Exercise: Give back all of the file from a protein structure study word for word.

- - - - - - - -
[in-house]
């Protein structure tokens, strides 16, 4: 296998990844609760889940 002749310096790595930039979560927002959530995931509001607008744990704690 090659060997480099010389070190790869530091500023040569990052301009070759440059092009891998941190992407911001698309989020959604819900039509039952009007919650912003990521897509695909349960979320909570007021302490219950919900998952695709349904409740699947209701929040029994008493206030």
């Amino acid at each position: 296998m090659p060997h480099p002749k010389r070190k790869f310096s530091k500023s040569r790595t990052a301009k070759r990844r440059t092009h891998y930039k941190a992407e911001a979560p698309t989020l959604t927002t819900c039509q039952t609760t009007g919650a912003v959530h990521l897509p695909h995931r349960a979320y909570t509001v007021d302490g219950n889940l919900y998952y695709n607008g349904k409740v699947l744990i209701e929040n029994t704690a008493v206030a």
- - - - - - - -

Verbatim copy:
[in-house]
């Protein structure tokens, strides 16, 4: 296998990844609760889940 002749310096790595930039979560927002959530995931509001607008744990704690 090659060997480099010389070190790869530091500023040569990052301009070759440059092009891998941190992407911001698309989020959604819900039509039952009007919650912003990521897509695909349960979320909570007021302490219950919900998952695709349904409740699947209701929040029994008493206030």
């Amino acid at each position: 296998m090659p060997h480099p002749k010389r070190k790869f310096s530091k500023s040569r790595t990052a301009k070759r990844r440059t092009h891998y930039k941190a992407e911001a979560p698309t989020l959604t927002t819900c039509q039952t609760t009007g919650a912003v959530h990521l897509p695909h995931r349960a979320y909570t509001v007021d302490g219950n889940l919900y998952y695709n607008g349904k409740v699947l744990i209701e929040n029994t704690a008493v206030a």